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the Head of the Romish Church, is not confined to him, or to his system, although it is remarkable that a decided opposition to the circulation of the Scriptures of truth, is found to be equally the characteristic of all who espouse sueh sentiments.

It appears of the last importance that all Protestants who value the religion of the Holy Seriptures, should observe the present feelings of the Romish Church in reference to their general use and free circulation. The consideration of this fact will best shew, that Popery is, what Popery was, and will supply the most effectual answer to the arguments of Mr. Wix, and his authorities, the Rev. Mr. Phelan, the Rev. Mr. Norris, &c. against the Bible Society. In the Bull of the present Pope, the circulation of the Holy Scriptures is characterised as an abominable device by which the very foundation ! of religion is undermined.' It is declared to be the duty and object of the See of Rome, to employ all means for the pur

pose of detecting and rooting out such a pestilence in every

way.' The Catholic Primate of Poland, to whom this modern anathema is addressed, is bighly commended in it for his zeal and activity, under circunstances so threatening to . Christianity, in having denounced to the Apostolic See, this

defilement of the faith, tending to the imminent peril of souls,' and he is earnestly exhorted to execute daily what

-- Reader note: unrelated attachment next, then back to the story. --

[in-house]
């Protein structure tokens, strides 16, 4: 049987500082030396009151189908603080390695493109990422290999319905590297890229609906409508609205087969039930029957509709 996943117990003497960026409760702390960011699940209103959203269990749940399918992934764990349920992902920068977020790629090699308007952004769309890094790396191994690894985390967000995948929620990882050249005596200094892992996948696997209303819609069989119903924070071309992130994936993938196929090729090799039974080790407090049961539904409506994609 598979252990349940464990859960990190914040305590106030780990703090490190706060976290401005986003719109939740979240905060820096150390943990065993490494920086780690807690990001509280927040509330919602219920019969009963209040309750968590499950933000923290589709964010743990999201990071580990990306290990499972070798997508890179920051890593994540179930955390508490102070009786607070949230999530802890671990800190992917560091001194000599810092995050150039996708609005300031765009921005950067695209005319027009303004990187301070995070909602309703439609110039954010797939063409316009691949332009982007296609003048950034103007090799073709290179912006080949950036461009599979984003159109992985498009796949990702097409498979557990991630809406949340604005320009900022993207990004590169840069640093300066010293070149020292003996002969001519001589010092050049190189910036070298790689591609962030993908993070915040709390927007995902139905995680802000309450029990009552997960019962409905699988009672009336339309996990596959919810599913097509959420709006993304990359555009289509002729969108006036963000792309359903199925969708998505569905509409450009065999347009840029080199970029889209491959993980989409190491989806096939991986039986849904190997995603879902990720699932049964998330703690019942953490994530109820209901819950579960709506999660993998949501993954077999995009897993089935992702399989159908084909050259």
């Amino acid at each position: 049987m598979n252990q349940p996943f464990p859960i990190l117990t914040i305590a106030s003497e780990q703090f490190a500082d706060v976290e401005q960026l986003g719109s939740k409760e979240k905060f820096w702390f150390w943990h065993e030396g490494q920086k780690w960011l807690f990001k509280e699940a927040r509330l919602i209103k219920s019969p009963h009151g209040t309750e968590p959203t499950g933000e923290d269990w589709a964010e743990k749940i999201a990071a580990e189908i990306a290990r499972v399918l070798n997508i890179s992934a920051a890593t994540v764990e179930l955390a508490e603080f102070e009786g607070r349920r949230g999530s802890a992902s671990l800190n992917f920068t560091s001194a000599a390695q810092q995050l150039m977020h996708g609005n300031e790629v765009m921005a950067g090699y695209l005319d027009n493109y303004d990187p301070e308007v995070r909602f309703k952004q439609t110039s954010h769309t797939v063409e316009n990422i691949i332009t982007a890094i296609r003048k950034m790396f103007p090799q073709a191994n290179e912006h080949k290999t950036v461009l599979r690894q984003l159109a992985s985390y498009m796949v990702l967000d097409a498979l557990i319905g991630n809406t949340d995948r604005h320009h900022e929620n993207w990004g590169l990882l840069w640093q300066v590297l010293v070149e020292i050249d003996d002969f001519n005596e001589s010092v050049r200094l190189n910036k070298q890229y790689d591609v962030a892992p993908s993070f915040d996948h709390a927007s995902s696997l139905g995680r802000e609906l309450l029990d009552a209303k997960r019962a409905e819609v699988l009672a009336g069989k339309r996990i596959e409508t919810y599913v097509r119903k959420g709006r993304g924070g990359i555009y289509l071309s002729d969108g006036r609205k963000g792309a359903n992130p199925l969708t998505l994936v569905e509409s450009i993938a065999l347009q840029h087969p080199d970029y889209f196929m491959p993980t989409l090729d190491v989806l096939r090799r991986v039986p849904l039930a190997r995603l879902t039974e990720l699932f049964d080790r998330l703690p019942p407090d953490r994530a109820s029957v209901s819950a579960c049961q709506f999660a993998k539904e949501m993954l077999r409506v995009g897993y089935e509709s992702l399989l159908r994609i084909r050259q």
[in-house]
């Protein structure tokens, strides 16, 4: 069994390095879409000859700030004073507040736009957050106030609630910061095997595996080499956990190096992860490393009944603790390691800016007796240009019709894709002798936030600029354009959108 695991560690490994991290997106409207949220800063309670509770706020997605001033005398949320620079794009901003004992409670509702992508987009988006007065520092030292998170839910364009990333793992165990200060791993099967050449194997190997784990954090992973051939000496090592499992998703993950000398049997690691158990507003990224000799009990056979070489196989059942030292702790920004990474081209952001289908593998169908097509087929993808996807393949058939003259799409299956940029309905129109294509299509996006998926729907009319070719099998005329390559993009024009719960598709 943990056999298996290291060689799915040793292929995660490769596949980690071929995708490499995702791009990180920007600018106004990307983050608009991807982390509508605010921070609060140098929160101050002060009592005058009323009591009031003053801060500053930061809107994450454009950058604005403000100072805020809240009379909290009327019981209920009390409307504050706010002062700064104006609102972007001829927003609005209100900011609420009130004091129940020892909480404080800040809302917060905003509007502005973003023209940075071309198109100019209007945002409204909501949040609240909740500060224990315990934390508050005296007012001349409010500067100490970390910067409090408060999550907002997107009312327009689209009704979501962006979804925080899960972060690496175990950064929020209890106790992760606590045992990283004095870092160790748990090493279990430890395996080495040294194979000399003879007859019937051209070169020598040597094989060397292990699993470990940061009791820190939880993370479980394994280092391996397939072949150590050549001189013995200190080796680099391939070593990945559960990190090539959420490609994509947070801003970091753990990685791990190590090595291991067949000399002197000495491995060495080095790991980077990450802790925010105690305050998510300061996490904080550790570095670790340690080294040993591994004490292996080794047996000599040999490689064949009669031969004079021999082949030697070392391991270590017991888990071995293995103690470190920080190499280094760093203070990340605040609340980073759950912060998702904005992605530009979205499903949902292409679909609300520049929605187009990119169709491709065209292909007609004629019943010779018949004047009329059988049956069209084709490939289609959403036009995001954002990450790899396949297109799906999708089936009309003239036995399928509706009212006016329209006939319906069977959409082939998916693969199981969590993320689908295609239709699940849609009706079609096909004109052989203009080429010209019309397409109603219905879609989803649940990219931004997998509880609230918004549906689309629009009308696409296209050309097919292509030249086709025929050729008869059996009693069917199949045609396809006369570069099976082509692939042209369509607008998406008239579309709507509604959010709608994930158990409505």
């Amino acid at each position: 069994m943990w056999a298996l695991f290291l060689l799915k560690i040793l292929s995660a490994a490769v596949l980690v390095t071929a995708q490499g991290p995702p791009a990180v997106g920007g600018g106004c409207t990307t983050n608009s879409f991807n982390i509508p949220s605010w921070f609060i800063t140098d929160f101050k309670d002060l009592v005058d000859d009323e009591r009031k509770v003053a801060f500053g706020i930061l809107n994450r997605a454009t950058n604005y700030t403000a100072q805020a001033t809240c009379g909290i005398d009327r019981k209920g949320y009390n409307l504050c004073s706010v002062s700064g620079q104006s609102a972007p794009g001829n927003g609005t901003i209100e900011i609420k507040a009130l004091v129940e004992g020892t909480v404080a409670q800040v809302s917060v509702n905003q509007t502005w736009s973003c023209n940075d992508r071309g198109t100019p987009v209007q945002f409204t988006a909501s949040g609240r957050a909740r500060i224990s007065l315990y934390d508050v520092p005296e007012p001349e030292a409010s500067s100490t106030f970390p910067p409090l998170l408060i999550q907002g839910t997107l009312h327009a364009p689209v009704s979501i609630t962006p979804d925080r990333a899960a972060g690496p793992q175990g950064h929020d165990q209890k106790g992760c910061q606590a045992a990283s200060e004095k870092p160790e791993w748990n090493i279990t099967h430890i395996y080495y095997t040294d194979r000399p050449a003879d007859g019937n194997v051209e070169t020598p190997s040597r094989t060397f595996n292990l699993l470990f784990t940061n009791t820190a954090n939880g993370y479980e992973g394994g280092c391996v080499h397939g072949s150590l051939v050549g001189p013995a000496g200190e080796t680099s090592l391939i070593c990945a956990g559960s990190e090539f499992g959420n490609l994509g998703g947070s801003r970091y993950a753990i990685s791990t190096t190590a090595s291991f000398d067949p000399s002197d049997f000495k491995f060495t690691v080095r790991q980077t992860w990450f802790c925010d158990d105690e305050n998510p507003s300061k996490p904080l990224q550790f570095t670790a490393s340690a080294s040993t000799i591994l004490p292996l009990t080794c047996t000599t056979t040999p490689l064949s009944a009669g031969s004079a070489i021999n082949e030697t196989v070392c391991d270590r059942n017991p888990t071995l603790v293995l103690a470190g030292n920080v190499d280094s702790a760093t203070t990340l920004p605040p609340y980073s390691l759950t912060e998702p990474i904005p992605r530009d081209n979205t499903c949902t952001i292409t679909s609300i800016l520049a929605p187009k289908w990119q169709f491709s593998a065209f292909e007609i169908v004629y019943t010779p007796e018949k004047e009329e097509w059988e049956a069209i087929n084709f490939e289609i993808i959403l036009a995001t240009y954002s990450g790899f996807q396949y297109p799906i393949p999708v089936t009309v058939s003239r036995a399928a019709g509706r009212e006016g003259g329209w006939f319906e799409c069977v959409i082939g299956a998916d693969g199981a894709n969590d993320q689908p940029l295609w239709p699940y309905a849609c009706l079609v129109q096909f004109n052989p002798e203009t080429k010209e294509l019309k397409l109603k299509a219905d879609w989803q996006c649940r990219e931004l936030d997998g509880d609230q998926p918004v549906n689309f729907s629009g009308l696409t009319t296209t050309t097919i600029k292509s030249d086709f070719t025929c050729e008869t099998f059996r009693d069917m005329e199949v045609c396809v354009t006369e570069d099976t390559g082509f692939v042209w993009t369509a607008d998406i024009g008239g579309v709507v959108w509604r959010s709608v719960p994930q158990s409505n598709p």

ever he can achieve by his power, promote by his councils, or effect by his authority, in defeating the plans which the

enemies of the Catholic religion,' are represented to have prepared for its destruction. It is further declared to be ! ihe especial duty of the Episcopal office, to expose the

wickedness of such an abominable scheme, by shewing, in . obedience to the precepts of the Catholic Church, that the • Bible printed by heretics, is to be numbered among other

prohibited books of the Index.' After which, it is expressly asserted, that experience bas proved, that the Holy Scriptures, when circulated in the vulgar tongue, have, through

the temerity of men, been productive of more injury than advantage. For this cause it is declared to be necessary

to adhere to the salutary Decree of the 13th June, 1757, "which prohibits all versions of the Scriptures in the verna• cular tongues, except such as are approved by the Apostolic « See, and are published with annotations froun the writings of the Holy Fathers.' In other words, the only translations of the Bible which are permitted, when translations may be used at all, are such as have been published by the Romish Church, with such interpretations, both from tradition and otherwise, as in a variety of instances both dilute the strength, and corrupt the purity of the original text; thus affording a